Monday, August 6, 2012

Teaching the Teachers

A central tenet for many education reformers is that if we just fired all the bad teachers, our educational problems would be solved in the US. Even before I became a teacher, I questioned whether or not the statistics claiming that most teachers come from the bottom third of their classes. Even if that's true, how do we fix it? Can we elevate the profession if we're routinely telling teachers they are stupid, lazy, and the main source of educational inequity in our country?

Probably not.

A small study of Cincinnati's Teacher Evaluation System suggests that targeted, teacher-led can help struggling teachers improve. Teacher evaluators (who are also currently teachers) give targeted feedback to struggling teachers. In Cincinnati,  teachers in the bottom quartile of the corps and the TES program were able to become average teachers after one year. This measure is based entirely on student test scores and only worked for math teachers.

Are tests really an accurate and fair representation of student learning? Will we ever figure out exactly how the language acquisition parts of our brain work? These are big questions worth answering. If we continue to shame teachers and insist that they are the only hope in a system riddled with inequitable funding, unresponsive curricula, and 25 percent of students experiencing the food insecurity associated with poverty, we aren't going to attract people into the profession who help students become the kinds of people who answer those big questions.

[Update: I think that anyone living in poverty experiences some sort of food insecurity. My boy Rikesh would like for you to know that the people who compile things have figured that just over 16 percent of kids live in food insecure households.]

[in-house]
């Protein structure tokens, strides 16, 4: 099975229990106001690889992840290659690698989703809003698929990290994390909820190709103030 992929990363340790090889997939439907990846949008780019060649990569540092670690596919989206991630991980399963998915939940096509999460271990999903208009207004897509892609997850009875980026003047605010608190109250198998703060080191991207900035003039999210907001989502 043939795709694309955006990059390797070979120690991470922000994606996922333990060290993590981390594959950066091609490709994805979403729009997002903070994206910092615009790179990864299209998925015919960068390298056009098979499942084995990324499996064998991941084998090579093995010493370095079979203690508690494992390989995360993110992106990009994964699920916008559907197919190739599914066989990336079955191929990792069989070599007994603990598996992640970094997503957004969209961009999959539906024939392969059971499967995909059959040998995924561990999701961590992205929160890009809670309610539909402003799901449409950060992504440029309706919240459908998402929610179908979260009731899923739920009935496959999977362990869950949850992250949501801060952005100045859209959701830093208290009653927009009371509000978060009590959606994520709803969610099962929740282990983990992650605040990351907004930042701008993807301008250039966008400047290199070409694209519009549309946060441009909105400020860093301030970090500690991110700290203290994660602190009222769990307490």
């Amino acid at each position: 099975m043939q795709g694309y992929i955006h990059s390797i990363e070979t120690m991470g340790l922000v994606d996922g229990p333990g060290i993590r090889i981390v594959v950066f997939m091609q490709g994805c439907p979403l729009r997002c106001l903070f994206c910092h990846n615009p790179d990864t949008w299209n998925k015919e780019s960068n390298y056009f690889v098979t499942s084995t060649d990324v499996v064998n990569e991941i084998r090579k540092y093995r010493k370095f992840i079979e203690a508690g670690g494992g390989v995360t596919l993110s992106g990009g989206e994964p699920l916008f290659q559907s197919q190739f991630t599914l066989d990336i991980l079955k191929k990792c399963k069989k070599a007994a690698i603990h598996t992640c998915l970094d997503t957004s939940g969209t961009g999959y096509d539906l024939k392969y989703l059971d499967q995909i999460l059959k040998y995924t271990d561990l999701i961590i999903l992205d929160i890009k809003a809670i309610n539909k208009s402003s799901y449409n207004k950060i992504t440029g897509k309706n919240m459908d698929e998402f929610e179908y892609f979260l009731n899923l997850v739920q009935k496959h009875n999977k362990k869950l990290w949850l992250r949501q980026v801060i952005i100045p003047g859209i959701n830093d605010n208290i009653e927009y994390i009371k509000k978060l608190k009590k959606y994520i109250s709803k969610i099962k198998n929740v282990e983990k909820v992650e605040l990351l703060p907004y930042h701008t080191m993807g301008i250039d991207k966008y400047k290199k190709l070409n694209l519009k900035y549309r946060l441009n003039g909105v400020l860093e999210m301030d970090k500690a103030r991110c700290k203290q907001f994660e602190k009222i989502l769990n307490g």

3 comments:

Rikesh said...

i dont think 25% of students have food insecurity...

Maggie said...

You're right. It's only 22 percent: http://www.npc.umich.edu/poverty/

krp3md said...

I also find it interesting that we have this conversation with the teaching profession, and not, say, the law profession. Meaning, is this just a problem of teachers being unprepared or a problem with higher education in general? Do we just notice the problem with teachers more because we all care deeply about children and think we know how to teach because we've been through 12+ years of school? And because we try desperately to measure teaching through test scores, but not so much the product of lawyers and doctors in the same hard-numbers way?

An Irish kid in my German class says that in Ireland, you have to have the grades if you want to go to college (they won't let you in, otherwise). After that, it's free, though you have to work hard to earn points towards the degree you want. It seems we don't have those kinds of official limiting factors (i.e. in many cases you can buy a degree without having the grades), though there are unofficial societal limitations. I haven't decided yet if having official limitations would be a good or a bad thing...